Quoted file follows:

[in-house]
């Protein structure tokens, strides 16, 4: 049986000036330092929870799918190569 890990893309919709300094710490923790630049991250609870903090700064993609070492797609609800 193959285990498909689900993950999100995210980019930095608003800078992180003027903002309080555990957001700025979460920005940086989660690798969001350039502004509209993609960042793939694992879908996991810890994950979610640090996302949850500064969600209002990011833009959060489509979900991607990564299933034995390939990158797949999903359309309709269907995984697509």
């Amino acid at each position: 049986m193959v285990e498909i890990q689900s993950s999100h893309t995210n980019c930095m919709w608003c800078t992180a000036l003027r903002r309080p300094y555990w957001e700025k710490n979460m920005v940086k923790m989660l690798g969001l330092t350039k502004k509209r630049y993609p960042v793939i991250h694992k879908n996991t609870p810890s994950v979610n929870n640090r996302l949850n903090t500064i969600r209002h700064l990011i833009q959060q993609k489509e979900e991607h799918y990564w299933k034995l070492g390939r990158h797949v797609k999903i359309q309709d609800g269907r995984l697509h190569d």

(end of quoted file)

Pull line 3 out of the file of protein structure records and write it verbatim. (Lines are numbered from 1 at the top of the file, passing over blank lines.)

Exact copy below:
């Amino acid at each position: 049986m193959v285990e498909i890990q689900s993950s999100h893309t995210n980019c930095m919709w608003c800078t992180a000036l003027r903002r309080p300094y555990w957001e700025k710490n979460m920005v940086k923790m989660l690798g969001l330092t350039k502004k509209r630049y993609p960042v793939i991250h694992k879908n996991t609870p810890s994950v979610n929870n640090r996302l949850n903090t500064i969600r209002h700064l990011i833009q959060q993609k489509e979900e991607h799918y990564w299933k034995l070492g390939r990158h797949v797609k999903i359309q309709d609800g269907r995984l697509h190569d």